Monday, April 12, 2010

metaphorically speaking...

*note: part of this post was written last night before I accidentally fell asleep, so plz ignore any weird time jumping

An excellent jam-packed weekend is currently coming to a close as I sit in bed awkwardly typing this, a mug of tea precariously balanced against my solar plexus and my elbow on a stack of books + catalogues. My only wish is that it were warm enough to have the window open. But still! I do believe that Spring (when it's not making me sneeze/puffing up my eyes very attractively--due to, as I found out this evening, city landscapers' overuse of highly-allergenic trees) is waking me up. AND this coming week is bringing all sorts of bestie friends to me from all over the world! Have been feeling really alive lately, overall.

Have also been on a Nabokov kick--was reading his short stories for awhile and am now halfway through Speak, Memory (his autobiography). I'd been meaning to read the latter for a really long time, having had it recommended to me by multiple teachers and friends and random acquaintances, and now I understand why: it's fucking brilliant (for a variety of reasons I won't go into now, bc really, does the internet need another amateur book review?).

So yes, I'm loving Speak, Memory because it's a universal classic. But there is also something about Nabokov's writing that has always personally clicked with me; mostly, I think it is his lyricism and use of image, through which he somehow manages to dilate the reader's mind in a very precise way--each of his best metaphors I think can be seen as very tiny, carefully-chosen apertures that, when peered through by the reader, open (paradoxically) onto a breathtakingly-wide field of view.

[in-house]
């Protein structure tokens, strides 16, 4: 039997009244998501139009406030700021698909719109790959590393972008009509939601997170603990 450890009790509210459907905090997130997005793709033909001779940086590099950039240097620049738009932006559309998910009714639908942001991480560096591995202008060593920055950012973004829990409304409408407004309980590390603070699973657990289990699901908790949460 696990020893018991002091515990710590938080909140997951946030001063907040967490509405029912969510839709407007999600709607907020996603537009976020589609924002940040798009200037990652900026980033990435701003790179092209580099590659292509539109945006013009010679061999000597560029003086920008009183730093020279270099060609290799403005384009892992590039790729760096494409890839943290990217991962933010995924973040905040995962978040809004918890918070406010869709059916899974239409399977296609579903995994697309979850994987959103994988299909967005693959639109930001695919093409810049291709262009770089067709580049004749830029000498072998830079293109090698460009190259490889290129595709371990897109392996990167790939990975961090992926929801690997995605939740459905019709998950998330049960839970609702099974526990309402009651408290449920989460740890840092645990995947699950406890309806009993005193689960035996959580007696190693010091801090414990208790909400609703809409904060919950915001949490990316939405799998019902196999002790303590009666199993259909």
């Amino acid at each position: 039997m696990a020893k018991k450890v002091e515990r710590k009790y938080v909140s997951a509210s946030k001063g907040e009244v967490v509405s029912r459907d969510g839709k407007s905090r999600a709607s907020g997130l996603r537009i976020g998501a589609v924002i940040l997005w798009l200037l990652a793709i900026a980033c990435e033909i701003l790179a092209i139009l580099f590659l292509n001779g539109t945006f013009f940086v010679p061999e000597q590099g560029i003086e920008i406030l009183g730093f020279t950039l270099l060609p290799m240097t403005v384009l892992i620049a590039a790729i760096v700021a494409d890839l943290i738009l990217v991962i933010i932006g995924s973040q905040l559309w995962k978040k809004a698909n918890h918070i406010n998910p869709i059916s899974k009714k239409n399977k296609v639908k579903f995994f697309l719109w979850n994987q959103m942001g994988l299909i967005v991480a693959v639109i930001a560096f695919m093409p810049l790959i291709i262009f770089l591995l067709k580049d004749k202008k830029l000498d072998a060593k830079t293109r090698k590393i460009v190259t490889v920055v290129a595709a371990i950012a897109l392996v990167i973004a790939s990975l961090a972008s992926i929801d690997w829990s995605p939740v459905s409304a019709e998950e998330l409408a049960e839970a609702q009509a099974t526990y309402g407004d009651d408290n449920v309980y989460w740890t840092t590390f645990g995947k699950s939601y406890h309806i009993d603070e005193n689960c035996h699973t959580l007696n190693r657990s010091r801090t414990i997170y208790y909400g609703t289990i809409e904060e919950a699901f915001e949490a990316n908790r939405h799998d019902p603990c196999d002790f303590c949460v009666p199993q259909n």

At least, this is how they work for me. As I've learned, I naturally tend toward writing lyrically: to filling sentences with language aimed more at creating a feeling/mood/effect rather than contained, rational statements. This is not to say that I'm uninterested in building arguments or describing the complexity of systems or people or ideas with rigor and care. But as I've realized over the past year or two that my brain--for whatever reason--automatically works toward comprehension mostly through metaphor, I've become more interested in honing this instinct in my thinking and writing.

HENCE you can see why I was so fascinated last year by a profile in The New Yorker on Vilayanur Ramachandran, one of the most famous neurologists in the world, who came to the field as a doctor/psychologist who was an expert in visual perception. (Seriously, this article is BOMB. If you're not a subscriber email me & I'll give you my password so you can read it bc it is just that good.) Among Ramachandran's many current areas of expertise is synaesthesia, one of my personal favorite bizarre mental syndromes, whose most famous writerly "sufferer" is Nabokov! (He gives an amazing, detailed account of his particular grapheme-->color perception in SM chapter 2.) Anyway, to make a long story short, among Ramachandran's many balls-out hypotheses is one about synaesthesia: he posits that it occurs when the gene responsible for "pruning" away neural fibers as a child grows older (a key step in "normal" brain development) is somehow defective, leaving behind excess neural connections between two seemingly-unrelated brain centers.

More interestingly, he posits that a more holistically-expressed form of this same genetic defect, one which causes a less concentrated lack of cerebral pruning, could explain why some people have a propensity for metaphor! A physiological explanation for creativity??? Holy moly.

PS: As a reward for getting through this extremely long entry, I shall now reward you with an incredibly intimate look at MY VERY OWN BRAIN:


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